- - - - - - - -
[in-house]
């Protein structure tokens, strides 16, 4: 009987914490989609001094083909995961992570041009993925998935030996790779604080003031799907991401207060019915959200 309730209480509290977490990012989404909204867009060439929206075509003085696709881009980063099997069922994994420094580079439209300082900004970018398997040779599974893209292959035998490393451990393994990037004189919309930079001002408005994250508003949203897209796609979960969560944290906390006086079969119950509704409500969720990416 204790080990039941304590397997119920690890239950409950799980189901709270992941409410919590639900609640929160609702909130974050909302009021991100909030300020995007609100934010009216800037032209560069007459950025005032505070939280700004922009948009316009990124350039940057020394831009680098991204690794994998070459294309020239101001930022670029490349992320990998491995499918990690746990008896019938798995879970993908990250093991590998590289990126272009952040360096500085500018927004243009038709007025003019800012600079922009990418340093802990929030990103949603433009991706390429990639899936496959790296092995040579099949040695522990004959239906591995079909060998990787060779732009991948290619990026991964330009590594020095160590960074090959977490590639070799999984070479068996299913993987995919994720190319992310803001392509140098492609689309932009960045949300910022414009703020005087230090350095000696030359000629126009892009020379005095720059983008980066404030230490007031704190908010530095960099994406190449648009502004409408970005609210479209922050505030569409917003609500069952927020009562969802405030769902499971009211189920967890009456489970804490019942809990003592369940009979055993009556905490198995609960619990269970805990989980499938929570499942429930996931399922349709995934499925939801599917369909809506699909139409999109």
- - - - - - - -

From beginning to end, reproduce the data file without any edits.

[in-house]
């Protein structure tokens, strides 16, 4: 009987914490989609001094083909995961992570041009993925998935030996790779604080003031799907991401207060019915959200 309730209480509290977490990012989404909204867009060439929206075509003085696709881009980063099997069922994994420094580079439209300082900004970018398997040779599974893209292959035998490393451990393994990037004189919309930079001002408005994250508003949203897209796609979960969560944290906390006086079969119950509704409500969720990416 204790080990039941304590397997119920690890239950409950799980189901709270992941409410919590639900609640929160609702909130974050909302009021991100909030300020995007609100934010009216800037032209560069007459950025005032505070939280700004922009948009316009990124350039940057020394831009680098991204690794994998070459294309020239101001930022670029490349992320990998491995499918990690746990008896019938798995879970993908990250093991590998590289990126272009952040360096500085500018927004243009038709007025003019800012600079922009990418340093802990929030990103949603433009991706390429990639899936496959790296092995040579099949040695522990004959239906591995079909060998990787060779732009991948290619990026991964330009590594020095160590960074090959977490590639070799999984070479068996299913993987995919994720190319992310803001392509140098492609689309932009960045949300910022414009703020005087230090350095000696030359000629126009892009020379005095720059983008980066404030230490007031704190908010530095960099994406190449648009502004409408970005609210479209922050505030569409917003609500069952927020009562969802405030769902499971009211189920967890009456489970804490019942809990003592369940009979055993009556905490198995609960619990269970805990989980499938929570499942429930996931399922349709995934499925939801599917369909809506699909139409999109």